First ‘sea farm’ brings increased fish catches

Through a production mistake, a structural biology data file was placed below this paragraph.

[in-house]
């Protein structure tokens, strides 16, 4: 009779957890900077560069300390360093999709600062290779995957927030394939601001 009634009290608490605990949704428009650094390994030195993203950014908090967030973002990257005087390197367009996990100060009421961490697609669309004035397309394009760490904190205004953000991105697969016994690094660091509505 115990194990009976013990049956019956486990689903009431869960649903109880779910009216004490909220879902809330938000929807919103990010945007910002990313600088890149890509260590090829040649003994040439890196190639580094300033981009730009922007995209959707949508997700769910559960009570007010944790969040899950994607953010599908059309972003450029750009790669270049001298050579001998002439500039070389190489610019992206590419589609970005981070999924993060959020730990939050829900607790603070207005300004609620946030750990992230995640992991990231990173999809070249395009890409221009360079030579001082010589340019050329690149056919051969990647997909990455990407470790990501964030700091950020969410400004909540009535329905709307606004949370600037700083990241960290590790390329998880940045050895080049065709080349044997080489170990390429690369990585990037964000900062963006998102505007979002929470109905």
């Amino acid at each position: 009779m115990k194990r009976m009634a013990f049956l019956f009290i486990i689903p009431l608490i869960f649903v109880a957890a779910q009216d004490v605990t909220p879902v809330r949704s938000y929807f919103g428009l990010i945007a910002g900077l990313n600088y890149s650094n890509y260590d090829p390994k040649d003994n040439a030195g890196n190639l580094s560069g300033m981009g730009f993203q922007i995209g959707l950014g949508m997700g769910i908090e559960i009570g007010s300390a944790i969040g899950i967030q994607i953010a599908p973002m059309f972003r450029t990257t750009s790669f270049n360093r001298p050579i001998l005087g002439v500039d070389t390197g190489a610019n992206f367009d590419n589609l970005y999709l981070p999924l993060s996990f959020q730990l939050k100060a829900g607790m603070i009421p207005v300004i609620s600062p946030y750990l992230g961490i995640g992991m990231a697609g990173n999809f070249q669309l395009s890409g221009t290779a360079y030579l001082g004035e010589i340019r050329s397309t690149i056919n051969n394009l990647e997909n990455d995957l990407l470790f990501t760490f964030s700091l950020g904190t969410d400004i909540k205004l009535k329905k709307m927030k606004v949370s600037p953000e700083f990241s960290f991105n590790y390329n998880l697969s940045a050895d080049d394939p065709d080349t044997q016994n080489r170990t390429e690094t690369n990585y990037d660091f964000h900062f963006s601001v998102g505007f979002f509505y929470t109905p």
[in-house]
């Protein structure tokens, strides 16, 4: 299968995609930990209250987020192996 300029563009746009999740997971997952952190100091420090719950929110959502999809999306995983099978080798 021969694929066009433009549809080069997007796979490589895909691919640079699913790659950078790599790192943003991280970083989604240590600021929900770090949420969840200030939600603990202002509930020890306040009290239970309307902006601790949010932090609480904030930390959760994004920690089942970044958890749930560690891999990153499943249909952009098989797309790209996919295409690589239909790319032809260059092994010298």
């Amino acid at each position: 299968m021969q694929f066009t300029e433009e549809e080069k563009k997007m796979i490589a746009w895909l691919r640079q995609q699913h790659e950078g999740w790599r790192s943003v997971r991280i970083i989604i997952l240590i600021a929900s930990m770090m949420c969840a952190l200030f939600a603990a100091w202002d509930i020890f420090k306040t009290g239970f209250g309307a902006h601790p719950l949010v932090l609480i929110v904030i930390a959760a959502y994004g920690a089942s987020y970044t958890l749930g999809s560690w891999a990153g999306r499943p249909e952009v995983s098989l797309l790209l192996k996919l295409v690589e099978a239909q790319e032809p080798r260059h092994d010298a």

THESSALONIKI – Devices that are submerged in the sea to «call fish to dinner» are to be tested by experts from the Kavala Institute of Fisheries Research (ETHIAGE) in the first and so far only artificial reef in the country. It was built as a refuge for fish in 1999 in the sea near Fanari, Rhodope, in northern Greece. It is the first time such advanced technology has been used in Greek waters, although the method is also known in other countries. Japan, for example, which has the greatest number of sea farms in the world, has been using similar methods to attract fish for a number of years. The experts at ETHIAGE, which is based at Nea Peramo, Kavala, are to experiment on their own premises initially on the responses of the gilthead bream (dorado). If the devices prove effective during trials, they will be put to use on the artificial reef. Biologists explain that the sound waves produced by the devices are aimed at the fishes’ reflexes. As soon as the device is put into operation, the fish gather at the site, where they learn to associate the sound with food. The results obtained from the Fanari reef have greatly benefited local fishermen. The scientists expect similar results from the other three reefs to be installed by the Agriculture Ministry at the end of next year in the sea near Ierissos on the Halkidiki peninsula, at Parga, and on the island of Kalymnos. The purpose of these reefs (each of which costs a million euros to construct), is to act as the central point for protected fishing zones where populations of local species will be able to multiply so as to enrich fishing reserves. There is a great need for them due to the destructive effects of intensive fishing in Greek waters and from the reduction in the number of species that once thrived here. Italy has 90 of these reefs, Spain over 100. The US has over 1,000 – even old aircraft are submerged for this purpose – which are rented to the public. The artificial reef designed, built and studied at Fanari by ETHIAGE and the Institute for Marine Biology of Crete has resulted in an explosion in the population of fish in the area. According to ETHIAGE’s director, Argyris Kallianiotis, increases of 400-800 percent were observed among some species. Populations of perch, calamari, cuttlefish and bogue have doubled and even tripled. The complicated device is 8 meters tall. It has been submerged to a depth of 23 meters, 3 nautical miles from the coast of Rhodope in an area where fishing stocks have been depleted. The submerged blocks were placed in a pyramidal shape, the peak of which is 15 meters from the surface so as not to cause problems for shipping. The entire protected area is 1×3 miles, within which fishing is banned. Most fishermen in the area are happy to obey this prohibition since realizing the benefits it has brought to their catches. According to Kallianiotis, there are now not only a large number of species living in the reef but increased fish populations throughout the region. This expansion is the most encouraging indication that will lead to the creation of other such reefs in Greek waters.